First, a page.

For a brief period, Yazd was the capital of Atabakan and Mozaffarid dynasties (14th Century AD). During Qajar dynasty (18th Century AD) it was ruled by the Bakhtiari Khans.
The fact that commercial prosperity never really translated into real political power is probably another reason in addition, the city sat on the path of the ancient Silk Road and was the lodging and visiting spot for many travelers and merchants. Marco Polo in his travelogues titles the city: “the noble city of Yazd”
The City and province of Yazd hold many wonders of historic and architectural significance. A Zoroastrian Fire Temple in Yazd holds a traditional fire which has been kept alight by Zoroastrian priests, continuously for over 1100 years. The Fort of Naren is Iran’s largest mud brick structure predating Islam. Caravansaries, Islamic architecture including the Jamea Mosque and many other works and art forms go back over 1000 years. Yazd’s wind-towers, which act as natural cooling systems for homes and public structures, remain a marvel of world architectural design and innovation.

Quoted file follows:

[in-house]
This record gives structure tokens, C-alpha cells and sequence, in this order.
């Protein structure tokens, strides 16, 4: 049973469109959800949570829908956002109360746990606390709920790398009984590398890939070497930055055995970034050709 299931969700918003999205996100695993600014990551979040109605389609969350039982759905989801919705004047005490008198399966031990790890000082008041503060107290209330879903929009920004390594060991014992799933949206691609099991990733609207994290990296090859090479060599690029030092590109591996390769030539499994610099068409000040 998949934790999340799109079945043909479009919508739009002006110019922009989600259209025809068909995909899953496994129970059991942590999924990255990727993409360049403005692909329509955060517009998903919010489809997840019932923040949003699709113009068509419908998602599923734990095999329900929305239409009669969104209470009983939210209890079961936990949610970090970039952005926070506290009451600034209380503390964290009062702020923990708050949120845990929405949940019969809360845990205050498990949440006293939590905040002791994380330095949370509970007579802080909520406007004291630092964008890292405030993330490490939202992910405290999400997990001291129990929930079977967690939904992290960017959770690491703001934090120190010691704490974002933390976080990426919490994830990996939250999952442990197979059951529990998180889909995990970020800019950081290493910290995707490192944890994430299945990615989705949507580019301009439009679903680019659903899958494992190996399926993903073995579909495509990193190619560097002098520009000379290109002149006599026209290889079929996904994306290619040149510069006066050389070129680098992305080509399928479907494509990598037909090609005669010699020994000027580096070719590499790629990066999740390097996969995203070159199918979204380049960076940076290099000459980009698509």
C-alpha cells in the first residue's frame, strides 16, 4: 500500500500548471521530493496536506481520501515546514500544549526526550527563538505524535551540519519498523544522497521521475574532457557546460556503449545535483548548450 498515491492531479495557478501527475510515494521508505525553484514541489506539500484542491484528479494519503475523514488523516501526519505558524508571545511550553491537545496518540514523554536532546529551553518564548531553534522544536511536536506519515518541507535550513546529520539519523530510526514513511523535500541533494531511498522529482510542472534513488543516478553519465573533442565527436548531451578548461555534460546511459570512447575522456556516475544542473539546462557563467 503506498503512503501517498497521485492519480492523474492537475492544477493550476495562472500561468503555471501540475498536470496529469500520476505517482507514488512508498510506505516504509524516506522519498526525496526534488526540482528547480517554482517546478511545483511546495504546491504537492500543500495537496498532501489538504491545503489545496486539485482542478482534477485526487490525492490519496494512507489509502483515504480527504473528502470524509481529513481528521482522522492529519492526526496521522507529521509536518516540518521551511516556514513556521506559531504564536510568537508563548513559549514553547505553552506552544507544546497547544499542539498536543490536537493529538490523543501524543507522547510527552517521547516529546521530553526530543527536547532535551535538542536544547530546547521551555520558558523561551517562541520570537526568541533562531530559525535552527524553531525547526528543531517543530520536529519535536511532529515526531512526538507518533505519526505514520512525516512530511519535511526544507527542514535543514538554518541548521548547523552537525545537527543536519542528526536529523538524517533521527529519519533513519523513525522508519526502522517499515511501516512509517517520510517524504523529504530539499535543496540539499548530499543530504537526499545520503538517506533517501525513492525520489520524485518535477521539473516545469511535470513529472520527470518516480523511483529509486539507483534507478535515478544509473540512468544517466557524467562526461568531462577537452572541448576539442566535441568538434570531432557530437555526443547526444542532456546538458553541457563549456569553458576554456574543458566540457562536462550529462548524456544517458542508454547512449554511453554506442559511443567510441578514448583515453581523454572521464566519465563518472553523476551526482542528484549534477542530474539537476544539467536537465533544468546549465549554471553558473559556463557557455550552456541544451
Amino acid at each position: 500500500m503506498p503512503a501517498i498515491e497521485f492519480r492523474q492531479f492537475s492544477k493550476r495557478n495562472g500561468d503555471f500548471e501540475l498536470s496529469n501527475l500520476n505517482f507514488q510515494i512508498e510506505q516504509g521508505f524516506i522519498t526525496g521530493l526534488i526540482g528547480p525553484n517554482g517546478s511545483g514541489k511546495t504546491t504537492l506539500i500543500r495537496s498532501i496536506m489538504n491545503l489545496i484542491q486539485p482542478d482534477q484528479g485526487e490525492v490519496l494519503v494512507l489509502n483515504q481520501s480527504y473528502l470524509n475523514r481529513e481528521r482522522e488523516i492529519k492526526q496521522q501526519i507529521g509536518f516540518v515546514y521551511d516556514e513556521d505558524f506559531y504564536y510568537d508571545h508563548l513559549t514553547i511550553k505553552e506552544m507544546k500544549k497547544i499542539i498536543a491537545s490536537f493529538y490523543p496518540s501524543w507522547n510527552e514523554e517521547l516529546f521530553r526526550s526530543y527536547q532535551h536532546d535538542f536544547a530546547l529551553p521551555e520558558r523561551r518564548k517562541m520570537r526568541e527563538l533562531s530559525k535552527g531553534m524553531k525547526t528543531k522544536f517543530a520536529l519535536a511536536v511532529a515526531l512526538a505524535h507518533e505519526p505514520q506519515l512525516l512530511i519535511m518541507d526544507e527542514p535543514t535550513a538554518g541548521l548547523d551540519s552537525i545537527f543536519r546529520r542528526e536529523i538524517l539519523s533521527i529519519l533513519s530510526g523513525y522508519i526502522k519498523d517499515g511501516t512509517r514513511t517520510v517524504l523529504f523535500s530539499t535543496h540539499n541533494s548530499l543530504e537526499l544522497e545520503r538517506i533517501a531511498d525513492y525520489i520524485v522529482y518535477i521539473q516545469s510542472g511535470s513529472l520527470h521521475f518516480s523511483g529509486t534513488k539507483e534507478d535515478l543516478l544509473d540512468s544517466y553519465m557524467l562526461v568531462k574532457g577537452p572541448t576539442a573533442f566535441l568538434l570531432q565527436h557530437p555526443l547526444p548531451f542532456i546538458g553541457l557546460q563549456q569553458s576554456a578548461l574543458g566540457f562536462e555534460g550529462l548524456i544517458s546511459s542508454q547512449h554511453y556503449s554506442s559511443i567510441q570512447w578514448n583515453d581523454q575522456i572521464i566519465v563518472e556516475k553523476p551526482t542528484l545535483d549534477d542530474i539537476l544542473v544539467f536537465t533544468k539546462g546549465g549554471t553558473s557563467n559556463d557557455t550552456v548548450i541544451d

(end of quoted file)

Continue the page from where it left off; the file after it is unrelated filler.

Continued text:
It was spared destruction by Genghis Khan and Tamerlane, and flourished in the 14th and 15th centuries, with silk, textile and carpet production the main home-grown industry. Like most of Iran, Yazd fell into decline when the Safavids were defeated and remained little more than a provincial outpost until the last shah extended the railway line to Yazd.
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